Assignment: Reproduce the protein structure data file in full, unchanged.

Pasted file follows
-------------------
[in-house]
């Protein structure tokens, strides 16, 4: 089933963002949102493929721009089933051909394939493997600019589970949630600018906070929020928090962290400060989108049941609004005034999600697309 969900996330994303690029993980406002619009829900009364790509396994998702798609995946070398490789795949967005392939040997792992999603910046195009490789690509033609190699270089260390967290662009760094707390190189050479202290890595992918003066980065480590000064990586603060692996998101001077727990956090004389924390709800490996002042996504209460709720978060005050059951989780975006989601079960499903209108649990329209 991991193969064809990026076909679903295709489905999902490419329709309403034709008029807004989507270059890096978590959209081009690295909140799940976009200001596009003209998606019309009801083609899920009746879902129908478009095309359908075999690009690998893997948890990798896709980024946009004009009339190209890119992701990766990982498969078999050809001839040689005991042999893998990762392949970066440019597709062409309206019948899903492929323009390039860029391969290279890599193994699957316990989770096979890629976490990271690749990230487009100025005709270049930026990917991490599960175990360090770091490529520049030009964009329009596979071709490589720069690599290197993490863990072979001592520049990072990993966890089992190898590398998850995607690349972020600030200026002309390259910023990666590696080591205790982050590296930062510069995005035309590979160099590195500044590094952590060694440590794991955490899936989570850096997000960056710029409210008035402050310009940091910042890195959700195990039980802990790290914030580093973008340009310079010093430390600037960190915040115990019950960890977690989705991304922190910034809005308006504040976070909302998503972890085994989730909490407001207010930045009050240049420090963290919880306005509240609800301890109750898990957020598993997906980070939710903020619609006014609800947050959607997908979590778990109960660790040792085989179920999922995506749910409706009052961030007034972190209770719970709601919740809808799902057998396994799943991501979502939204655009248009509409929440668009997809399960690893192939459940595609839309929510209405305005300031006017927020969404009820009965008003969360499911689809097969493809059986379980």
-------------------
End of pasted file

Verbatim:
[in-house]
């Protein structure tokens, strides 16, 4: 089933963002949102493929721009089933051909394939493997600019589970949630600018906070929020928090962290400060989108049941609004005034999600697309 969900996330994303690029993980406002619009829900009364790509396994998702798609995946070398490789795949967005392939040997792992999603910046195009490789690509033609190699270089260390967290662009760094707390190189050479202290890595992918003066980065480590000064990586603060692996998101001077727990956090004389924390709800490996002042996504209460709720978060005050059951989780975006989601079960499903209108649990329209 991991193969064809990026076909679903295709489905999902490419329709309403034709008029807004989507270059890096978590959209081009690295909140799940976009200001596009003209998606019309009801083609899920009746879902129908478009095309359908075999690009690998893997948890990798896709980024946009004009009339190209890119992701990766990982498969078999050809001839040689005991042999893998990762392949970066440019597709062409309206019948899903492929323009390039860029391969290279890599193994699957316990989770096979890629976490990271690749990230487009100025005709270049930026990917991490599960175990360090770091490529520049030009964009329009596979071709490589720069690599290197993490863990072979001592520049990072990993966890089992190898590398998850995607690349972020600030200026002309390259910023990666590696080591205790982050590296930062510069995005035309590979160099590195500044590094952590060694440590794991955490899936989570850096997000960056710029409210008035402050310009940091910042890195959700195990039980802990790290914030580093973008340009310079010093430390600037960190915040115990019950960890977690989705991304922190910034809005308006504040976070909302998503972890085994989730909490407001207010930045009050240049420090963290919880306005509240609800301890109750898990957020598993997906980070939710903020619609006014609800947050959607997908979590778990109960660790040792085989179920999922995506749910409706009052961030007034972190209770719970709601919740809808799902057998396994799943991501979502939204655009248009509409929440668009997809399960690893192939459940595609839309929510209405305005300031006017927020969404009820009965008003969360499911689809097969493809059986379980």